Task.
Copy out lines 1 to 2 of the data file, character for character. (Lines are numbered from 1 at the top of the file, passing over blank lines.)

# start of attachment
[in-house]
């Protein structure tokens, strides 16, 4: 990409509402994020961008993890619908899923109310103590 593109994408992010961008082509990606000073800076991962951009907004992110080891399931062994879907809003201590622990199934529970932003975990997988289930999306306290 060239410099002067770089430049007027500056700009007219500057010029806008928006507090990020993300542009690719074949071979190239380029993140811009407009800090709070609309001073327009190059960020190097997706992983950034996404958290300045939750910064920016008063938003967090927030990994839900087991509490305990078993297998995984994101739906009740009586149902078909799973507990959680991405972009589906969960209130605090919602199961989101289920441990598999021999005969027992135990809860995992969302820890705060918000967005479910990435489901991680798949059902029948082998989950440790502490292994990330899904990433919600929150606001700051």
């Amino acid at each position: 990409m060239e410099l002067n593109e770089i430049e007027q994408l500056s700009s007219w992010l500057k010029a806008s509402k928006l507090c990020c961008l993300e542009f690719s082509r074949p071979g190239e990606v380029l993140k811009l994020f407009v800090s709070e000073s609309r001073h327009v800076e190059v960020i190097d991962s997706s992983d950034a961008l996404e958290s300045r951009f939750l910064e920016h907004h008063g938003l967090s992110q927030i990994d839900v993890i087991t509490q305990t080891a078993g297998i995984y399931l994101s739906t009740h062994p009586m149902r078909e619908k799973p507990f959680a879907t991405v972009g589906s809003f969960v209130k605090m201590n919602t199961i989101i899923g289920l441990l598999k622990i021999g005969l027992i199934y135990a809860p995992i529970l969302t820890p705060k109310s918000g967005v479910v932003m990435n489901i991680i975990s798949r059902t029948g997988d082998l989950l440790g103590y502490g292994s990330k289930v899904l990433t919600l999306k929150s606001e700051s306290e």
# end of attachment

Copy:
[in-house]
């Protein structure tokens, strides 16, 4: 990409509402994020961008993890619908899923109310103590 593109994408992010961008082509990606000073800076991962951009907004992110080891399931062994879907809003201590622990199934529970932003975990997988289930999306306290 060239410099002067770089430049007027500056700009007219500057010029806008928006507090990020993300542009690719074949071979190239380029993140811009407009800090709070609309001073327009190059960020190097997706992983950034996404958290300045939750910064920016008063938003967090927030990994839900087991509490305990078993297998995984994101739906009740009586149902078909799973507990959680991405972009589906969960209130605090919602199961989101289920441990598999021999005969027992135990809860995992969302820890705060918000967005479910990435489901991680798949059902029948082998989950440790502490292994990330899904990433919600929150606001700051």